Matching the intensity of preventive therapy with absolute risk, even lifetime risk, is a sound principle. Risk factors undoubtedly carry predictive power for ASCVD. Current treatment strategies are based on estimates of 10-year risk using algorithms that use major risk factors.1 These algorithms, however, are dominated by age as a risk factor; other risk factors provide considerably less predictive power. Risk factors are even less reliable for long-term prediction for individuals. A possible solution to this dilemma lies in atherosclerosis imaging. The power of imaging for detecting subclinical atherosclerosis to predict future ASCVD events is increasingly being recognized.28–30 Imaging has at least 3 virtues. It individualizes risk assessment beyond use of age, which is a less reliable surrogate for atherosclerosis burden; it provides an integrated assessment of the lifetime exposure to risk factors; and it identifies individuals who are susceptible to developing atherosclerosis beyond established risk factors. Also of importance, in the absence of detectable atherosclerosis, short-term risk appears to be very low. Thus, for primary prevention, a recommendation could be established that detection of significant plaque burden is a preferred strategy for initiation of LDL-lowering drugs. With such a recommendation, major risk factors and emerging risk factors could be used as a guide for selecting subjects for imaging more than as a primary guide for therapy. Once subclinical atherosclerosis is detected, intensity of drug therapy could be adjusted for plaque burden. This 2-step approach to risk assessment could provide a solution to the dilemma of patient selection for cholesterol-lowering drugs in primary prevention. In addition, it could be applied to all population subgroups. It could also be useful as a guide to low-dose aspirin prophylaxis and cholesterol-lowering therapy.
Elevated serum LDL is a major risk factor for ASCVD and appears to initiate atherogenesis, promote atherosclerosis, and play a role in plaque destabilization and rupture. Without some elevation of LDL, atherosclerosis is slow to develop even when other risk factors are present. The longer the LDL level is kept low, the better for risk reduction.31 The lower the level that is achieved, the greater the risk reduction will be, particularly in people with advanced atherosclerotic disease.22 The major challenge for the medical community is how best to achieve LDL lowering in the general population. This likely will require a rethinking of the medical and public health models of prevention. New models almost certainly will include a broader use of inexpensive LDL-lowering drugs but with improved selection of individuals who are likely to benefit.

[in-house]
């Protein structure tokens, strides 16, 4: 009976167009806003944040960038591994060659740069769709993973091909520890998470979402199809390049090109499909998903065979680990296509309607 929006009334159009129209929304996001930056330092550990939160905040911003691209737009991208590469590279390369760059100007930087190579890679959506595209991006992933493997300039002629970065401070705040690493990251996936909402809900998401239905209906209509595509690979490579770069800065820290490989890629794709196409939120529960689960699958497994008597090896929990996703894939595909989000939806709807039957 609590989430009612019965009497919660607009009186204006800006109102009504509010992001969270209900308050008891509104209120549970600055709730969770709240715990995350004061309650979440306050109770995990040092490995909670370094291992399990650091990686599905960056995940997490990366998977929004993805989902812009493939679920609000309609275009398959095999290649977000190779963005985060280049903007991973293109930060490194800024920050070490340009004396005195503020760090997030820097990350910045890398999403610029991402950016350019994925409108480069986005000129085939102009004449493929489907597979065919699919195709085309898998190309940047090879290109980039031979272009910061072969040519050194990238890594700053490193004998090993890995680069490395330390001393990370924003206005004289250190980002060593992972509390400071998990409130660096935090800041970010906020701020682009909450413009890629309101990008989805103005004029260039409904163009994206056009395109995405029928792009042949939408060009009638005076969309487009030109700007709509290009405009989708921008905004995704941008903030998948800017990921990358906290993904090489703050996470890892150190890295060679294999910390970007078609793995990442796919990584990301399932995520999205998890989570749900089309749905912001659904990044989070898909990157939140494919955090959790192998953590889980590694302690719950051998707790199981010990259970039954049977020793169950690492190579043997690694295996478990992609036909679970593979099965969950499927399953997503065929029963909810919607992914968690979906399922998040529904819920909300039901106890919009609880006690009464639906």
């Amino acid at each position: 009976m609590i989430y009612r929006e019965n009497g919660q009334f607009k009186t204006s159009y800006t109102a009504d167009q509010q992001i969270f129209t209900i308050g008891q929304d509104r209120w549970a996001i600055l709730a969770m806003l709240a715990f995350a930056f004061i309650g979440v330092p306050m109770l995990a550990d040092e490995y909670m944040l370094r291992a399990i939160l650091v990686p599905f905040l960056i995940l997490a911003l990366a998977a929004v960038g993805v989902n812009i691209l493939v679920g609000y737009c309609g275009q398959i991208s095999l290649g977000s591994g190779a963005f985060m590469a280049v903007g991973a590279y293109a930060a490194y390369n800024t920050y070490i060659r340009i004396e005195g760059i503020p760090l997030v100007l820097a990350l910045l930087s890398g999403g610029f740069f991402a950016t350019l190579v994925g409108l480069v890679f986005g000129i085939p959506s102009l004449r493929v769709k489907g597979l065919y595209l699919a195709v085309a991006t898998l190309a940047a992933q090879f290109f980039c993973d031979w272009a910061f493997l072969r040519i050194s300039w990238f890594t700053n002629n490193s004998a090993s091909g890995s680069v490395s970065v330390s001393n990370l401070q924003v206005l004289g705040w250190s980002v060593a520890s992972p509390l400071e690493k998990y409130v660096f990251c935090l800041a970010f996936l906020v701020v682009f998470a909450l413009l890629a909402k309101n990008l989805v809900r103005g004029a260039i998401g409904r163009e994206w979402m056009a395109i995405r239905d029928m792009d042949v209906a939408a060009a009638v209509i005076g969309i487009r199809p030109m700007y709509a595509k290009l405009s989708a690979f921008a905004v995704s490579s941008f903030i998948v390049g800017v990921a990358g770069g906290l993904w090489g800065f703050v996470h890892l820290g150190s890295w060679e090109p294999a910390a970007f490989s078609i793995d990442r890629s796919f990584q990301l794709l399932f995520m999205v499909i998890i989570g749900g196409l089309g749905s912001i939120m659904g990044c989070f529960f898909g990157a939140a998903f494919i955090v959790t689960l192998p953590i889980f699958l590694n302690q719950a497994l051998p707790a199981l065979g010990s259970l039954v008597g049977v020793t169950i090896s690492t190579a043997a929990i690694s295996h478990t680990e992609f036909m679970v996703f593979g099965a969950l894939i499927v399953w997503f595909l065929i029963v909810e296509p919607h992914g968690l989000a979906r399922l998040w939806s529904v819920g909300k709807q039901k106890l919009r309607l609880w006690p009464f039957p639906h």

In the area of LDL-lowering therapy, Dr Grundy has been an investigatior on a grant from Merck and has been a consultant to Pfizer, Merck Schering Plough, and AstraZeneca.
National Cholesterol Education Program (NCEP) Expert Panel on Detection, Evaluation, and Treatment of High Blood Cholesterol in Adults (Adult Treatment Panel III). Third report of the National Cholesterol Education Program (NCEP) Expert Panel on Detection, Evaluation, and Treatment of High Blood Cholesterol in Adults (Adult Treatment Panel III) final report. Circulation. 2002; 106: 3143–3421.
Grundy SM, Cleeman JI, Merz CN, Brewer HB Jr, Clark LT, Hunninghake DB, Pasternak RC, Smith SC Jr, Stone NJ, for the National Heart, Lung, and Blood Institute; American College of Cardiology Foundation; and American Heart Association. Implications of recent clinical trials for the National Cholesterol Education Program Adult Treatment Panel III guidelines. Circulation. 2004; 110: 227–239.
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LaRosa JC, Grundy SM, Waters DD, Shear C, Barter P, Fruchart JC, Gotto AM, Greten H, Kastelein JJ, Shepherd J, Wenger NK, for the Treating to New Targets (TNT) Investigators. Intensive lipid lowering with atorvastatin in patients with stable coronary disease. N Engl J Med. 2005; 352: 1425–1435.
Pedersen TR, Faergeman O, Kastelein JJ, Olsson AG, Tikkanen MJ, Holme I, Larsen ML, Bendiksen FS, Lindahl C, Szarek M, Tsai J, for the Incremental Decrease in End Points Through Aggressive Lipid Lowering (IDEAL) Study Group. High-dose atorvastatin vs usual-dose simvastatin for secondary prevention after myocardial infarction: the IDEAL study: a randomized controlled trial. JAMA. 2005; 294: 243724–243745.